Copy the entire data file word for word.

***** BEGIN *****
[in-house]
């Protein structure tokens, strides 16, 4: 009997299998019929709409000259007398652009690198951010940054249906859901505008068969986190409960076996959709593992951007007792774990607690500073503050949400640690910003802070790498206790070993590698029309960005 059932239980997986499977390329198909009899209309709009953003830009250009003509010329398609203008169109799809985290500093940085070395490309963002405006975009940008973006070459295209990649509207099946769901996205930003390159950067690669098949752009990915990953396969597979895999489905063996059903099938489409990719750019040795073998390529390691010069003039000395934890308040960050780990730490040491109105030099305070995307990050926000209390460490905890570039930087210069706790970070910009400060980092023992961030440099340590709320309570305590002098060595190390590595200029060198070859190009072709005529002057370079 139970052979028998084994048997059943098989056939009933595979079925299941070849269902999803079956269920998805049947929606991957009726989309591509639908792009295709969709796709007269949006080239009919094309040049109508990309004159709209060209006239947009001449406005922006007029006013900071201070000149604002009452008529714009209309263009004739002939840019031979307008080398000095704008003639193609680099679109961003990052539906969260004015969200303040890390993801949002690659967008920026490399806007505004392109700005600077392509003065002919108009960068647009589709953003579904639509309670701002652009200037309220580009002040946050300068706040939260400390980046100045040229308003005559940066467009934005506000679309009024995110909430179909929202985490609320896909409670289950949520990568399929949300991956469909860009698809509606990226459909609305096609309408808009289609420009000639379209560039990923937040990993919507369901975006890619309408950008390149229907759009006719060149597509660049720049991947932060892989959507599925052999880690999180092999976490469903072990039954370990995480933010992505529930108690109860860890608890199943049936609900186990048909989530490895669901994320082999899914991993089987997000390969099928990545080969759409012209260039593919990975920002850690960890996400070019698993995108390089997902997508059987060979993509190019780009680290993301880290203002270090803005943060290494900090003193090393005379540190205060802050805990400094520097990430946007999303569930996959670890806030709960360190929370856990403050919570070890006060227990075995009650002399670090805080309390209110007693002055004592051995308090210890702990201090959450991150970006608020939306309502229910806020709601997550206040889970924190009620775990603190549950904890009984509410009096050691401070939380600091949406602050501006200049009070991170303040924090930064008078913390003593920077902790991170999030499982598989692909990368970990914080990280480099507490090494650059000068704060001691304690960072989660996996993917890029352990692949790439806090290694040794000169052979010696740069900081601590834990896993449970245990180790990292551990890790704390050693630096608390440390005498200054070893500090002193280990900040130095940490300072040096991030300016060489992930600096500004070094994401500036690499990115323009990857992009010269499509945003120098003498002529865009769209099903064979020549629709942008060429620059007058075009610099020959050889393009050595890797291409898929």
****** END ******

[in-house]
């Protein structure tokens, strides 16, 4: 009997299998019929709409000259007398652009690198951010940054249906859901505008068969986190409960076996959709593992951007007792774990607690500073503050949400640690910003802070790498206790070993590698029309960005 059932239980997986499977390329198909009899209309709009953003830009250009003509010329398609203008169109799809985290500093940085070395490309963002405006975009940008973006070459295209990649509207099946769901996205930003390159950067690669098949752009990915990953396969597979895999489905063996059903099938489409990719750019040795073998390529390691010069003039000395934890308040960050780990730490040491109105030099305070995307990050926000209390460490905890570039930087210069706790970070910009400060980092023992961030440099340590709320309570305590002098060595190390590595200029060198070859190009072709005529002057370079 139970052979028998084994048997059943098989056939009933595979079925299941070849269902999803079956269920998805049947929606991957009726989309591509639908792009295709969709796709007269949006080239009919094309040049109508990309004159709209060209006239947009001449406005922006007029006013900071201070000149604002009452008529714009209309263009004739002939840019031979307008080398000095704008003639193609680099679109961003990052539906969260004015969200303040890390993801949002690659967008920026490399806007505004392109700005600077392509003065002919108009960068647009589709953003579904639509309670701002652009200037309220580009002040946050300068706040939260400390980046100045040229308003005559940066467009934005506000679309009024995110909430179909929202985490609320896909409670289950949520990568399929949300991956469909860009698809509606990226459909609305096609309408808009289609420009000639379209560039990923937040990993919507369901975006890619309408950008390149229907759009006719060149597509660049720049991947932060892989959507599925052999880690999180092999976490469903072990039954370990995480933010992505529930108690109860860890608890199943049936609900186990048909989530490895669901994320082999899914991993089987997000390969099928990545080969759409012209260039593919990975920002850690960890996400070019698993995108390089997902997508059987060979993509190019780009680290993301880290203002270090803005943060290494900090003193090393005379540190205060802050805990400094520097990430946007999303569930996959670890806030709960360190929370856990403050919570070890006060227990075995009650002399670090805080309390209110007693002055004592051995308090210890702990201090959450991150970006608020939306309502229910806020709601997550206040889970924190009620775990603190549950904890009984509410009096050691401070939380600091949406602050501006200049009070991170303040924090930064008078913390003593920077902790991170999030499982598989692909990368970990914080990280480099507490090494650059000068704060001691304690960072989660996996993917890029352990692949790439806090290694040794000169052979010696740069900081601590834990896993449970245990180790990292551990890790704390050693630096608390440390005498200054070893500090002193280990900040130095940490300072040096991030300016060489992930600096500004070094994401500036690499990115323009990857992009010269499509945003120098003498002529865009769209099903064979020549629709942008060429620059007058075009610099020959050889393009050595890797291409898929």